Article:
At one school where Hazel was hired to help the illiterates the headmaster insisted that she sit at the back of a science class “helping” one of these kids instead of taking the kid outside of the class and concentrating on teaching the poor kid to read. (The kid didn’t have a clue about science either, the class may as well be taught in Mongolian.)
    Having said that I think Naplan and world rankings has been bad for average students. Time has been wasted and it adds to the unfortunate emphasis on tangibles. The other thing I really hate is class marks being an important part of final results. It has lead to chronic cheating, particularly in educated families and diverts kids from pursuing things that they are really interested in.
    Jumpy: Unfortunately teachers learn very quickly that politicians and many parents encourage students not to respect teachers, the pay is lousy and getting worse and job security is in decline. They also learn that the paperwork is growing rapidly with no paid time to do it in. (Many of my teaching friends say they love teaching but hate the….

  4. Further to jumpy @ 2, clearly in Finland the top academic students aspire to become teachers. Here in general they don’t.

    I’ve always said that usually the smartest 10% in any classroom are kids.

  5. Brian: I think that students should have a right to be stretched at school. It is important as part of building mental muscle to help them after school and an important part of creating a life time interest in learning and new ideas.
    Unfortunately we don’t do a good job with both the students who are towards the bottom of the pile or the students towards the top.
    Those at the bottom aren’t stretched because they receive little attention once teachers have decided they aren’t worth putting the work into. The real tragedy here is that the decision is often based on reading problems, problems that don’t mean that the student is not quite smart in other areas. (For example, I have met a graduate nurse who is dyslexic. It is obvious when you read his emails. He got through nursing using a number of strategies to minimize the effect of dyslexia on his studies.)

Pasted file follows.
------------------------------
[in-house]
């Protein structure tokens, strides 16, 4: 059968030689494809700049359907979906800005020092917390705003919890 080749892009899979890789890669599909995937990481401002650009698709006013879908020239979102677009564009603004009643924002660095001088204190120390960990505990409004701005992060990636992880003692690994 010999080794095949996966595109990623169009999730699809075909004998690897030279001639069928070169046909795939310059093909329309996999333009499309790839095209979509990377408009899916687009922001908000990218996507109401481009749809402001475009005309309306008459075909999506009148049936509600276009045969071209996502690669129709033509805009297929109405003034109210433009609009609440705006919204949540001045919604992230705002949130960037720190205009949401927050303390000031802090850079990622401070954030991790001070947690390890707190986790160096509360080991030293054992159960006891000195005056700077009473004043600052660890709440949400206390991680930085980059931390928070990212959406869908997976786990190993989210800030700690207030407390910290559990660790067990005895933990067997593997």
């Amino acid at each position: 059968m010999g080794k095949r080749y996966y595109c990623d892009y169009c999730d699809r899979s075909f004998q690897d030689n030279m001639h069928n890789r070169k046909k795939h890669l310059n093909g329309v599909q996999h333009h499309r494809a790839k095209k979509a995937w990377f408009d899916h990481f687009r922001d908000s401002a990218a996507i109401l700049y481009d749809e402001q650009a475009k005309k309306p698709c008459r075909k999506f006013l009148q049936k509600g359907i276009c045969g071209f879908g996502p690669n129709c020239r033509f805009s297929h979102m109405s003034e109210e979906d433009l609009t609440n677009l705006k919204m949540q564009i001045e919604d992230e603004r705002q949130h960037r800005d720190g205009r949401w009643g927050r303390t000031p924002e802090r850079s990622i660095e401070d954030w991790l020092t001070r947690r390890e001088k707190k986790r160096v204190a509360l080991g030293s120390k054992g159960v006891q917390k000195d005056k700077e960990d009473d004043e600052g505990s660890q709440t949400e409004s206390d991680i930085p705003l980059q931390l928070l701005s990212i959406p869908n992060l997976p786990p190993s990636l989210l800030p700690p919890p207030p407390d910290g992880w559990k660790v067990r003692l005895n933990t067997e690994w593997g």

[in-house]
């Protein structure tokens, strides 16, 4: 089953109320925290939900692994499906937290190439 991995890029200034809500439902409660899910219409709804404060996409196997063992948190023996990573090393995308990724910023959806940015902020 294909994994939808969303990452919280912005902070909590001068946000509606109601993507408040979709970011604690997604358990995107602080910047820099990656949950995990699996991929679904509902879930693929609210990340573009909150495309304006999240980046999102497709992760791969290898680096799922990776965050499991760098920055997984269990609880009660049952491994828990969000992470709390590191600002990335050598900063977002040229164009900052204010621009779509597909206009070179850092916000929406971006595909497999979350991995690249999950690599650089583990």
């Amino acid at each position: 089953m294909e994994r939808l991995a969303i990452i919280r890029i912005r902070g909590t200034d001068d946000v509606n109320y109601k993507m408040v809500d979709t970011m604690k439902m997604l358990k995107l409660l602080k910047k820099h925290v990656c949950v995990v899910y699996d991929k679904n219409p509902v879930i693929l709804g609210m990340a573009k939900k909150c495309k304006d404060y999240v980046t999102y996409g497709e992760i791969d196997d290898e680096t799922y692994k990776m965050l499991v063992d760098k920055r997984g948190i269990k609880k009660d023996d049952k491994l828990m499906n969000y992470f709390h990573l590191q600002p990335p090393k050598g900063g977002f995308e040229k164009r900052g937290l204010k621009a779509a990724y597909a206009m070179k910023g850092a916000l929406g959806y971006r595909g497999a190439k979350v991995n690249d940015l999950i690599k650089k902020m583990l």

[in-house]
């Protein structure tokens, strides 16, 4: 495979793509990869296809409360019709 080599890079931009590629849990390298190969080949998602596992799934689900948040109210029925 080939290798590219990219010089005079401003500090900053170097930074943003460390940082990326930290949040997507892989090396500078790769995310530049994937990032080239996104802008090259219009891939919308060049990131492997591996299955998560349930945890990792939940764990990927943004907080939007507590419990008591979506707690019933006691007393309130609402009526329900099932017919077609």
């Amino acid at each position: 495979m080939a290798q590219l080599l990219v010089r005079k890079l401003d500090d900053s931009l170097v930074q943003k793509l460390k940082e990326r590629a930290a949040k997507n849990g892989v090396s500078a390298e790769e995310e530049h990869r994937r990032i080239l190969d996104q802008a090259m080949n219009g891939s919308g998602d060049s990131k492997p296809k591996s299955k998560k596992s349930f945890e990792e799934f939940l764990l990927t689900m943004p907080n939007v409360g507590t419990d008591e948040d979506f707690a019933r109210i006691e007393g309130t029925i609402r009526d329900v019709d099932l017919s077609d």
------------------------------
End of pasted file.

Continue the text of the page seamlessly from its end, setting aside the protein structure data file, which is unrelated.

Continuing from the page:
Those at the top aren’t stretched either. They are forced to spend too much time travelling at the classes pace. As you say too many teachers aren’t bright enough to have experience with what it means to be very bright. Teachers that don’t really understand what the very bright need to learn for them and the community to benefit from their brightness.

  6. John @5
    Those kids that are at “the bottom of the pile”, academically, come to me for a job.
    In ” hands on construction ” we never get the gifted or even the upper middle.
    Almost always the cheeky bugger in class, the ” wtf do I want geometry for? “, the ” too many ants in his pants to concentrate ” type.
    The ones that respect their mates and disrespect authority, never did homework, most times from a broken marriage family, very few that are unknown to Police.

    I’m talking about 15-17 year olds that ” qualified educator ” had at least 10 years to light that spark, awake that selfish human urge to feel pride in accomplishment and aspiring to be ” the best in the room “.

    To be fair to primary school teacher, they achieve that admirably.
    It all falls apart at high school.
    Then it’s my turn to educate what’s left.

  7. Jumpy: It sounds like you are talking about people who had the ability to be better educated than they were but didn’t do well at school for the sort of reasons you are talking about.
    Would these employees have been more useful to you if they had done better at school?
    In my patch I have watched the transition from operators with a few years of high school education to tradesman operators. My take was that the good operators were good operators who were just as good as the tradesman operators. The big attraction of tradesmen operators was that removed the need for shift tradesmen.

  8. John @ 5, in my view teachers (and managers) need to be able to challenge and get the best out of people who are smarter than they are.

    Elsewhere Steve Austin spoke to Maxine McKew about her new book. The bits I heard sounded good.

  9. Brian: In my experience, some teachers are good at challenging students that are much brighter than them. However, I think there are limits, particularly when you get you are talking about immature students who haven’t come to grips with dealing with the not so bright in positions of authority. Ditto not so bright teachers who want to put young smarties in their place. In final year the teacher looking after physics honours did not have a degree. It wasn’t a roaring success.
    Smart managers leading mature work groups recognise “expert power” and use others expertise to make/delegate decisions.